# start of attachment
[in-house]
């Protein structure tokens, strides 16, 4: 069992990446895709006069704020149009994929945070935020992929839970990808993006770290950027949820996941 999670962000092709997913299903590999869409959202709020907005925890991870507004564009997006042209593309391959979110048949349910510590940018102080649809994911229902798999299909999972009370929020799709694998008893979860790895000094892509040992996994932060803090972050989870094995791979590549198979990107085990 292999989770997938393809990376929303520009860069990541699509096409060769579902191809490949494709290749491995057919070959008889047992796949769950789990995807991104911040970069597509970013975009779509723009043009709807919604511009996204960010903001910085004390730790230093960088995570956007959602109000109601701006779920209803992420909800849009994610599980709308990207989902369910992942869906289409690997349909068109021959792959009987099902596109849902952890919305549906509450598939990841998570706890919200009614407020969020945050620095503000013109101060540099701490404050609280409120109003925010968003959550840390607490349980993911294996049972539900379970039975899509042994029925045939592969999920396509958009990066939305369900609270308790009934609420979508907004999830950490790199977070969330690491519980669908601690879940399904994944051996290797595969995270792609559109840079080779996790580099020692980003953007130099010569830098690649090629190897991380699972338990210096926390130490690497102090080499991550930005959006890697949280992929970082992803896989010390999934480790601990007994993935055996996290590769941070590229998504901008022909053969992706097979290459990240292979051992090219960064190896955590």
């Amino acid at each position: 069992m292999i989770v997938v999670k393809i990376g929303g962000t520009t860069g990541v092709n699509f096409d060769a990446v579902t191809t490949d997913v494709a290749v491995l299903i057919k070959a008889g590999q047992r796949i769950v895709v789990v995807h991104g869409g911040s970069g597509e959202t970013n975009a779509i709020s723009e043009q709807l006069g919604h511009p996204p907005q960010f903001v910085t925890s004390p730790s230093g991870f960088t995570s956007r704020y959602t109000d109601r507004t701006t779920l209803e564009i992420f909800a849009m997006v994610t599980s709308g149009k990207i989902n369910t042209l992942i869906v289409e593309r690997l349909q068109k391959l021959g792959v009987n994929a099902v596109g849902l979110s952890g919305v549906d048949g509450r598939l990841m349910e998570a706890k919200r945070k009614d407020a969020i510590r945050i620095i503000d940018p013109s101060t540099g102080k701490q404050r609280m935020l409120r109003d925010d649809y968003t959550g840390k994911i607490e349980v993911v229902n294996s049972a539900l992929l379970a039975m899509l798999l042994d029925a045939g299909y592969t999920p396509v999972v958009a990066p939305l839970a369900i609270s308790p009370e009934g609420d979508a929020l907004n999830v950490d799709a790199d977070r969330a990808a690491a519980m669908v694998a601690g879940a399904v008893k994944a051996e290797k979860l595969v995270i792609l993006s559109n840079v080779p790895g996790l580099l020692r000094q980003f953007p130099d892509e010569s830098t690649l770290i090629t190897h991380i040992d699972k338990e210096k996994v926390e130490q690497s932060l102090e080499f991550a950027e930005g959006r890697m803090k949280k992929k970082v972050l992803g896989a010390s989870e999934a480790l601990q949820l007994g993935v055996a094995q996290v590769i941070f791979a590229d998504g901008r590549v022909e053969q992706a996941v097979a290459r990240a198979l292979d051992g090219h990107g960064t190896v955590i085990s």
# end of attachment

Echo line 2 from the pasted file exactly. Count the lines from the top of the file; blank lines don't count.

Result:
């Protein structure tokens, strides 16, 4: 069992990446895709006069704020149009994929945070935020992929839970990808993006770290950027949820996941 999670962000092709997913299903590999869409959202709020907005925890991870507004564009997006042209593309391959979110048949349910510590940018102080649809994911229902798999299909999972009370929020799709694998008893979860790895000094892509040992996994932060803090972050989870094995791979590549198979990107085990 292999989770997938393809990376929303520009860069990541699509096409060769579902191809490949494709290749491995057919070959008889047992796949769950789990995807991104911040970069597509970013975009779509723009043009709807919604511009996204960010903001910085004390730790230093960088995570956007959602109000109601701006779920209803992420909800849009994610599980709308990207989902369910992942869906289409690997349909068109021959792959009987099902596109849902952890919305549906509450598939990841998570706890919200009614407020969020945050620095503000013109101060540099701490404050609280409120109003925010968003959550840390607490349980993911294996049972539900379970039975899509042994029925045939592969999920396509958009990066939305369900609270308790009934609420979508907004999830950490790199977070969330690491519980669908601690879940399904994944051996290797595969995270792609559109840079080779996790580099020692980003953007130099010569830098690649090629190897991380699972338990210096926390130490690497102090080499991550930005959006890697949280992929970082992803896989010390999934480790601990007994993935055996996290590769941070590229998504901008022909053969992706097979290459990240292979051992090219960064190896955590």